Blender G, Oliveira RM, Conboy CM, Haigis M, GuarenteL.Superoxide dismutase knock-down induces sciences in human fibroblast. J. Biol. Chemist. 2003, 278; 3866-3869. Sivakumar G, Medina-Bolivar F, Lay JJ, Dolan MC,Condori J, Grubbs SK, Wright SM,Baque MA, Lee EJ,Paek KY. Bioprocess and bioreactor: next generation technology for production of potential plantbased antidiabetic and antioxidant molecules. Curr Med Chem., 2011, 18(1); 79-90. Raouf O, PatriceAR, AndreBW, Jean-Michel,Yvan T.Evidence of prooxidant and antioxidant action of melatonin on human liver cell line HepG2. Life Sci.,2000, 68; 387-399. Abd El-Baky HH, El Baz FK, El-Baroty GS. Production of phenolic compounds by Spirulina maxima micro algae and their protective effects in vitro toward hepatotoxicity model. JAdv Food Sci.,2009, 31; 8-16. Masudur RG, Kanda K, Kato F. Optimization of various cultural conditions on growth and antioxidant activity generation by Saccharomyces cerevisiae IFO 2373. J. Biolog Sci., 2004, 4(2); 224-228. El-Sayed OH, Shash SM, Askar MS, Hamed SR. Antioxidant activity of some mold`s extracts isolated from Egyptian environment. J BiolChem Environ Sci., 2013, 8(3); 461-478. Wang H,Liu YM, Qi ZM, Wang SY, Liu SX, Li X, Wang HJ, Xia XC. An overview on natural polysaccharides with antioxidant properties.Curr Med Chem., 2013, 20(23); 2899-2913. König GM, Wright AD. Trends in marine biotechnology. In: Drug Discovery from Nature. Grabley, S.; Thiericke, R. editors, Springer Verlag. Berlin, 1999. P. 180-187. El-Sayed OH, Asker MS, Shash SM, Hamed SR. Isolation, Structure elucidation and biological activity of Di- (2-ethylhexyl) phthalate Produced by Penicillium janthinellum 62. Int J ChemTech Res.,2015,8(1); 58-66. Selim MS, Mohamed SS, Shimaa RH, El Awady ME,El Sayed OH. Screening of bacterial antioxidant exopolysaccharides isolated from Egyptian habitats. JChem Pharmaceutical Res., 2015, 7(4); 980-986. Chen Y., Mao W, Yang Y, Teng X, Zhu W, Qi X, Chen Y, Zhao C, Hou Y, Wang C, Li N. Structure and antioxidant activity of an extracellular polysaccharide from coral-associated fungus, Aspergillusversicolor LCJ-5-4. Carbohydrpolym., 2012,87(1); 218-228. Kim S,Ahu S,Seo W, Kwan G, Park Y. Rheological properties of a novel high viscosity polysaccharide, A49-Pol, produced by Bacillus polymyxa. JMicrobBiotechnol., 1998, 8; 178-181. Robinson M, Riov J, Sharon A. Indole-3 acetic acid biosynthesis in Colletotrichumgloeosporioides Fsp.aezschynomene. Appl Environ Microbiol.,1998, 64; 5030-5032. Masoud W, Kaltoft CH. The effects of yeasts involved in the fermentation of Coffeaarabica in East Africa on growth and ochratoxin A (OTA) production by Aspergillusochraceus. Inter J Food Microbiol.,2006, 106; 229-234. Serizawa N, Nakagawa K, Kamano K, Tsujita Y, Terahara A, Kuwano H. Microbial hydroxylation of ML-236B (compactin) and moacolin K (MB-530B). J Antibiotics,1983,36; 604-607. Mellors A, Tappel A. The inhibition mitochondrial peroxidation by ubiquinone and ubiquinol. J Biol Chem., 1966, 241; 4353-4356. Todaka D,TakenakaY, TakenakaT. The production of caramel with DPPH radical scavenging activity. Nippon Shokuhin Kagaku Kogakukaishi,1999, 46; 34-36.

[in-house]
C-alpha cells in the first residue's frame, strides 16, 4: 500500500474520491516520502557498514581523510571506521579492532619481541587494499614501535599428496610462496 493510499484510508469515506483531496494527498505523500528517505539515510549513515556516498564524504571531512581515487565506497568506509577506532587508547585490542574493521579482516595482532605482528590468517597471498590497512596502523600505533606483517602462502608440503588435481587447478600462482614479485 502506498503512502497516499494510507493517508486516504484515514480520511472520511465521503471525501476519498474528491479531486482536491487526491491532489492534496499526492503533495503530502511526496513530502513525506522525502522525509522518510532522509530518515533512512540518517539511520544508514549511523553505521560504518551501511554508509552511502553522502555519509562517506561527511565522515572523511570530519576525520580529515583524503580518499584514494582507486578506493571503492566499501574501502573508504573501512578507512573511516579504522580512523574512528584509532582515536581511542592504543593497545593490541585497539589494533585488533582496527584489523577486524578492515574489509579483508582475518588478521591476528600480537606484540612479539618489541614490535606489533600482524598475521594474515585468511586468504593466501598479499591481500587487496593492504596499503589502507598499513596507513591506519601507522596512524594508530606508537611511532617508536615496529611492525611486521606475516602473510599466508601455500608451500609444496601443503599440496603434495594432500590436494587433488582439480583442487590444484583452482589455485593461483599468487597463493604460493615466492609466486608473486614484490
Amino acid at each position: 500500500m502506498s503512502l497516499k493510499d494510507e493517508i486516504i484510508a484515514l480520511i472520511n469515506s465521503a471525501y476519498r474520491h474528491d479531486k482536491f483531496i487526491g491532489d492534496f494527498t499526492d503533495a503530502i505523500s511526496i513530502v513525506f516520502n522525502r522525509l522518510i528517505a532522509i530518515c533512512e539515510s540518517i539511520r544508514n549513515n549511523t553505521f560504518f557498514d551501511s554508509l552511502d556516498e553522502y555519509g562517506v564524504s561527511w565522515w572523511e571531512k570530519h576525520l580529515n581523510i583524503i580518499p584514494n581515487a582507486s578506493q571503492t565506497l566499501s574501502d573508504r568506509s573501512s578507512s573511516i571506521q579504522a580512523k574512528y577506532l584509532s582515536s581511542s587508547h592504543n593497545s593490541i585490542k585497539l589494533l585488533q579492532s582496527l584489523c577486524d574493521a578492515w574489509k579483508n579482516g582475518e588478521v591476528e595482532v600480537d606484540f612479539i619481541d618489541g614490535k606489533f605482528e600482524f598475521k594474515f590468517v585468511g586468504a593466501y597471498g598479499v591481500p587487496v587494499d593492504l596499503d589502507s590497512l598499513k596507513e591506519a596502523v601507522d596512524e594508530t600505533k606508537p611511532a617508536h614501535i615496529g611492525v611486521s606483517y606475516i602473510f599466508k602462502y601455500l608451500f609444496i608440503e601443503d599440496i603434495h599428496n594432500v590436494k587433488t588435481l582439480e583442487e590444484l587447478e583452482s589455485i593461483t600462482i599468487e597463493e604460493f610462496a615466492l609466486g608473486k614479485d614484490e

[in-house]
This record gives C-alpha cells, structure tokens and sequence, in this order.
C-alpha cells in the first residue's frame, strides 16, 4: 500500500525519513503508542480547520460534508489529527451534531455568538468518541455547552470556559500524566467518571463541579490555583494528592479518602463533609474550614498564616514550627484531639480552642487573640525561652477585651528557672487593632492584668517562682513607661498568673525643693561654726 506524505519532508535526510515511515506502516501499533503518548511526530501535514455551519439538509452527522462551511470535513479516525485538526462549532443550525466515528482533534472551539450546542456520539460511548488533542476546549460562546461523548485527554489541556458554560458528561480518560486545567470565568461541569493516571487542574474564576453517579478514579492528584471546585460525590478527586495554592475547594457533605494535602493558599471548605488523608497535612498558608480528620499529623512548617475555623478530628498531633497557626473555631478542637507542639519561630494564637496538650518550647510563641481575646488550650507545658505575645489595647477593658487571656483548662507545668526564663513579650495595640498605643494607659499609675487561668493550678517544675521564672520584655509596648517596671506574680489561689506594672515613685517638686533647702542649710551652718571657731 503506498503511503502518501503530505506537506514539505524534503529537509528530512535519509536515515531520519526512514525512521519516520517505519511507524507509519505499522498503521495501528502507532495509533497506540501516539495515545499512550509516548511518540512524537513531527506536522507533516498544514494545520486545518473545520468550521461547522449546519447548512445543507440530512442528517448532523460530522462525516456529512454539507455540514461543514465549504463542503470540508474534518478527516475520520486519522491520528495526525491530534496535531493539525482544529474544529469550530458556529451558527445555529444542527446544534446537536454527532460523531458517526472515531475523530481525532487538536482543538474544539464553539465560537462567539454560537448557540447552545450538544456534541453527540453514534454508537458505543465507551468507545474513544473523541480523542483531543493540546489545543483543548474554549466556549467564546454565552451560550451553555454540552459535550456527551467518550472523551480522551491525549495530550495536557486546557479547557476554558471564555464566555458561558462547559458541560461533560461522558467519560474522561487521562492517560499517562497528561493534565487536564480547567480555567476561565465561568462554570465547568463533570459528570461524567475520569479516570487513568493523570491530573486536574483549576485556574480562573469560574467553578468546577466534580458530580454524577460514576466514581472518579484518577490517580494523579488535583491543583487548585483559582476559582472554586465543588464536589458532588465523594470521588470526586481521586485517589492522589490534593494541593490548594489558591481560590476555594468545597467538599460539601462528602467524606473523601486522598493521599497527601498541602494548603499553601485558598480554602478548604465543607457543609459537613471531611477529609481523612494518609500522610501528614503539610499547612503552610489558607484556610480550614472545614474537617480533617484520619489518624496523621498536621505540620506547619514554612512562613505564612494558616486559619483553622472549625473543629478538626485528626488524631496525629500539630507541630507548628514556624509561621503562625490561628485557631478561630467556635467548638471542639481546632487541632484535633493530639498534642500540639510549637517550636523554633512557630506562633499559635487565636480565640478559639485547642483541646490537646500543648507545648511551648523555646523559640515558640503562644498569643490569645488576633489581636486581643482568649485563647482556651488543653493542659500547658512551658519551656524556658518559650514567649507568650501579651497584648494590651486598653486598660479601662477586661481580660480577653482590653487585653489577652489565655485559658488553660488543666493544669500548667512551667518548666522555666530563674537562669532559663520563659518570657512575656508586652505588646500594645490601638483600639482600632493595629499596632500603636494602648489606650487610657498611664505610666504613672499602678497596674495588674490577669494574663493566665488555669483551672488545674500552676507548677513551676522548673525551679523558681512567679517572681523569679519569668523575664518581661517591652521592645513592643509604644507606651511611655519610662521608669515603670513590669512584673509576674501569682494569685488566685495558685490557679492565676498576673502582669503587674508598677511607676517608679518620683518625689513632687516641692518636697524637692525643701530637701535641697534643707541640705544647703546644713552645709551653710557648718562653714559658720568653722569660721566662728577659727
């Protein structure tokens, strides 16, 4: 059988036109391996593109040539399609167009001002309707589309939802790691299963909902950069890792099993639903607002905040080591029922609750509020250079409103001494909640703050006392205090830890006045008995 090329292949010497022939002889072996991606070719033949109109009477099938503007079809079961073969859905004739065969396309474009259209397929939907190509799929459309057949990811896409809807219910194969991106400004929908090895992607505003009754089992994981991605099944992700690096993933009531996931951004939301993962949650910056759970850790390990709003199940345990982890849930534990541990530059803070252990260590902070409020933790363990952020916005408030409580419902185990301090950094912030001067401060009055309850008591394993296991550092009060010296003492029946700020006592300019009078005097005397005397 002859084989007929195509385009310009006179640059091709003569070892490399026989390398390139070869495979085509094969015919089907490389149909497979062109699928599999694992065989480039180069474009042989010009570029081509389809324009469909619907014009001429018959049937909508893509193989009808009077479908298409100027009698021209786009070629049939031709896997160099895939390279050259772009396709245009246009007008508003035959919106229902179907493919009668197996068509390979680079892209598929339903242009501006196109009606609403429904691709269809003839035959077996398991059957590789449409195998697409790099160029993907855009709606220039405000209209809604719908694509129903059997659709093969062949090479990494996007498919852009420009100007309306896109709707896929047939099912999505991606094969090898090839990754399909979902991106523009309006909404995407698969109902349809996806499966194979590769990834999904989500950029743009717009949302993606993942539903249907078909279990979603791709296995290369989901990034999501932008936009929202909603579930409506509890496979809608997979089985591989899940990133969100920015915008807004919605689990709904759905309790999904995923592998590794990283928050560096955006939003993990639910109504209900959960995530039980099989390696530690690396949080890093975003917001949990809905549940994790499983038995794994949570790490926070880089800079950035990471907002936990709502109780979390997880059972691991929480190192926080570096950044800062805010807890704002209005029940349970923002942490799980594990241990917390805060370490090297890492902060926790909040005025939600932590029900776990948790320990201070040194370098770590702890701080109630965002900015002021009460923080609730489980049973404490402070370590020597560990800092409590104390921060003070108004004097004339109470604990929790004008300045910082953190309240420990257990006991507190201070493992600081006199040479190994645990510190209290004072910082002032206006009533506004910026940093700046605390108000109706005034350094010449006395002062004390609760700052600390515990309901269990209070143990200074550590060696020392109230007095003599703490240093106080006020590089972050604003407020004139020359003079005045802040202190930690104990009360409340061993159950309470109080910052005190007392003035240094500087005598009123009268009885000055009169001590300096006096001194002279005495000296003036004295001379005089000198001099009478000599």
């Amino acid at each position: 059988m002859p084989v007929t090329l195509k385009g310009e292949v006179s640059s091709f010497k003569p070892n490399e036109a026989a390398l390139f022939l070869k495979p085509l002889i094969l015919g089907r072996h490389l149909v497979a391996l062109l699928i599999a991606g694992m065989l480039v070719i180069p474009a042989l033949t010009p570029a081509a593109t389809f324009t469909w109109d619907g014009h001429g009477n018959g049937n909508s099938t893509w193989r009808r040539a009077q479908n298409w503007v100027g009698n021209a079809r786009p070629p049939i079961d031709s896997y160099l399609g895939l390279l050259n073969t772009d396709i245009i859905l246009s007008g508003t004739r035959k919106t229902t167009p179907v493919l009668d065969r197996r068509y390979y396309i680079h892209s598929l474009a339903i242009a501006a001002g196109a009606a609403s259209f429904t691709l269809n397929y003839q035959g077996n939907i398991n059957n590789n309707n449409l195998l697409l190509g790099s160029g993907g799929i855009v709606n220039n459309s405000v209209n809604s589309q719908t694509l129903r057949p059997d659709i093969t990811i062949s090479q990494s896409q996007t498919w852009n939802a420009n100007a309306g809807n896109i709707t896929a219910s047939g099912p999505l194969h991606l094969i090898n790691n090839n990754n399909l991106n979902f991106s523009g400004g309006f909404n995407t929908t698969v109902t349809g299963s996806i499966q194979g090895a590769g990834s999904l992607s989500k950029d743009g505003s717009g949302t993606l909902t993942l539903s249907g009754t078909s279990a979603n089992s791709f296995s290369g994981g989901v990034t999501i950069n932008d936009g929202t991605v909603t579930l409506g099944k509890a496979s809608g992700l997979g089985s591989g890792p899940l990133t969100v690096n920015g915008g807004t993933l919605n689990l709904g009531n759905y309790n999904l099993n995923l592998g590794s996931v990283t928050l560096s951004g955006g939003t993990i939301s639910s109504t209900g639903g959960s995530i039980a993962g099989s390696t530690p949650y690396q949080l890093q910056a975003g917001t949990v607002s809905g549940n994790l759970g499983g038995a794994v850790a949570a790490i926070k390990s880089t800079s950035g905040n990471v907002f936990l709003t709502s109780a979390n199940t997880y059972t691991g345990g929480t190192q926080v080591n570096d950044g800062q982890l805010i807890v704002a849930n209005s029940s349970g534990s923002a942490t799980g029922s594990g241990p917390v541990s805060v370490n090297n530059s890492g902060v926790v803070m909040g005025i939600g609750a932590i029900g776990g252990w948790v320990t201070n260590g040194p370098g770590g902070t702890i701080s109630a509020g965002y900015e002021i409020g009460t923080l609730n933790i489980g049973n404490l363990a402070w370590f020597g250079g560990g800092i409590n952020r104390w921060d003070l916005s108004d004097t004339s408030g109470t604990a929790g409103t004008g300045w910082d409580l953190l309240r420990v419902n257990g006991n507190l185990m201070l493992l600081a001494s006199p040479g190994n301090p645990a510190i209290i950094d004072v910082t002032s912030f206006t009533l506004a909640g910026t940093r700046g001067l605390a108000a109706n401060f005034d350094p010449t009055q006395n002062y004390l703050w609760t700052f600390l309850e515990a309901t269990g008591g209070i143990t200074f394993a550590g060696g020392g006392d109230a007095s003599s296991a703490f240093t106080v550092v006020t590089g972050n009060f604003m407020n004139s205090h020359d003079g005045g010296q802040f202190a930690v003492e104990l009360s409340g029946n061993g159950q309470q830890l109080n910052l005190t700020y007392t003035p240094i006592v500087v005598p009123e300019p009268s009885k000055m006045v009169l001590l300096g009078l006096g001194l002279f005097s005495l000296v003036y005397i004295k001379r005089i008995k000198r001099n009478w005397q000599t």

Raed S Al-Wasify et al /Int.J. ChemTech Res. 2015,8(8),pp 92-99.

18. 19. 20. 21. 22. 23. 24. 25. 26. 27. 28. 29. 30. 31. 32. 33. 34.